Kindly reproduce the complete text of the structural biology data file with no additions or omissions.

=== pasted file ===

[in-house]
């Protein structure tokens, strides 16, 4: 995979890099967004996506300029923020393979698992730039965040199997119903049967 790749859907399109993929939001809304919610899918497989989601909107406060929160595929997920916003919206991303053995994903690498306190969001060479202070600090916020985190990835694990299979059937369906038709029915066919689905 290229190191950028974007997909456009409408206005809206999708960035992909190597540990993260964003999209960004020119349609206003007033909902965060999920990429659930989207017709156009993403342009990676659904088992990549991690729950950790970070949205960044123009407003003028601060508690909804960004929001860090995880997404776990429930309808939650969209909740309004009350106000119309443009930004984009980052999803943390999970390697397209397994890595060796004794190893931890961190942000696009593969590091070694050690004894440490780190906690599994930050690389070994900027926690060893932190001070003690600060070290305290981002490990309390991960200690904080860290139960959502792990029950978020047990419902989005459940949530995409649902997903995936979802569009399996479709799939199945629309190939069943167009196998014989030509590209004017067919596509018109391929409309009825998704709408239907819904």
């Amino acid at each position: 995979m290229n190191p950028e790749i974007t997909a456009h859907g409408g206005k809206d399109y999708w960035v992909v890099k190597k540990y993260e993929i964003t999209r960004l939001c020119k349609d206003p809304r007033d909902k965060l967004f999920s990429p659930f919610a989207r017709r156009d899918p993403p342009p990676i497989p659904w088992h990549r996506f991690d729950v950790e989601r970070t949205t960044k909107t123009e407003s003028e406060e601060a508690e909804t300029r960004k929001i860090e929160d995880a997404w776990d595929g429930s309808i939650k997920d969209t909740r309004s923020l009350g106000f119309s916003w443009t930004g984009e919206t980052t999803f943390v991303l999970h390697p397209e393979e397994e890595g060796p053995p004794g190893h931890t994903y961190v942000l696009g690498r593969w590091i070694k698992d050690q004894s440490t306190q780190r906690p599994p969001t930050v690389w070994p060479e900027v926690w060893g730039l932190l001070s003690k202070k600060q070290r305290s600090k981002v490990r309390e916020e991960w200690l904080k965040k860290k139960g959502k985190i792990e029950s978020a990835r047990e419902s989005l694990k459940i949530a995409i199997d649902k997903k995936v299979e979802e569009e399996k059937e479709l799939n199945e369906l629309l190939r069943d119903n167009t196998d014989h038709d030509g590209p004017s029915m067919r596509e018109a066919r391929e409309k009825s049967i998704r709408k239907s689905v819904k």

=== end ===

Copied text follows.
[in-house]
């Protein structure tokens, strides 16, 4: 995979890099967004996506300029923020393979698992730039965040199997119903049967 790749859907399109993929939001809304919610899918497989989601909107406060929160595929997920916003919206991303053995994903690498306190969001060479202070600090916020985190990835694990299979059937369906038709029915066919689905 290229190191950028974007997909456009409408206005809206999708960035992909190597540990993260964003999209960004020119349609206003007033909902965060999920990429659930989207017709156009993403342009990676659904088992990549991690729950950790970070949205960044123009407003003028601060508690909804960004929001860090995880997404776990429930309808939650969209909740309004009350106000119309443009930004984009980052999803943390999970390697397209397994890595060796004794190893931890961190942000696009593969590091070694050690004894440490780190906690599994930050690389070994900027926690060893932190001070003690600060070290305290981002490990309390991960200690904080860290139960959502792990029950978020047990419902989005459940949530995409649902997903995936979802569009399996479709799939199945629309190939069943167009196998014989030509590209004017067919596509018109391929409309009825998704709408239907819904």
């Amino acid at each position: 995979m290229n190191p950028e790749i974007t997909a456009h859907g409408g206005k809206d399109y999708w960035v992909v890099k190597k540990y993260e993929i964003t999209r960004l939001c020119k349609d206003p809304r007033d909902k965060l967004f999920s990429p659930f919610a989207r017709r156009d899918p993403p342009p990676i497989p659904w088992h990549r996506f991690d729950v950790e989601r970070t949205t960044k909107t123009e407003s003028e406060e601060a508690e909804t300029r960004k929001i860090e929160d995880a997404w776990d595929g429930s309808i939650k997920d969209t909740r309004s923020l009350g106000f119309s916003w443009t930004g984009e919206t980052t999803f943390v991303l999970h390697p397209e393979e397994e890595g060796p053995p004794g190893h931890t994903y961190v942000l696009g690498r593969w590091i070694k698992d050690q004894s440490t306190q780190r906690p599994p969001t930050v690389w070994p060479e900027v926690w060893g730039l932190l001070s003690k202070k600060q070290r305290s600090k981002v490990r309390e916020e991960w200690l904080k965040k860290k139960g959502k985190i792990e029950s978020a990835r047990e419902s989005l694990k459940i949530a995409i199997d649902k997903k995936v299979e979802e569009e399996k059937e479709l799939n199945e369906l629309l190939r069943d119903n167009t196998d014989h038709d030509g590209p004017s029915m067919r596509e018109a066919r391929e409309k009825s049967i998704r709408k239907s689905v819904k």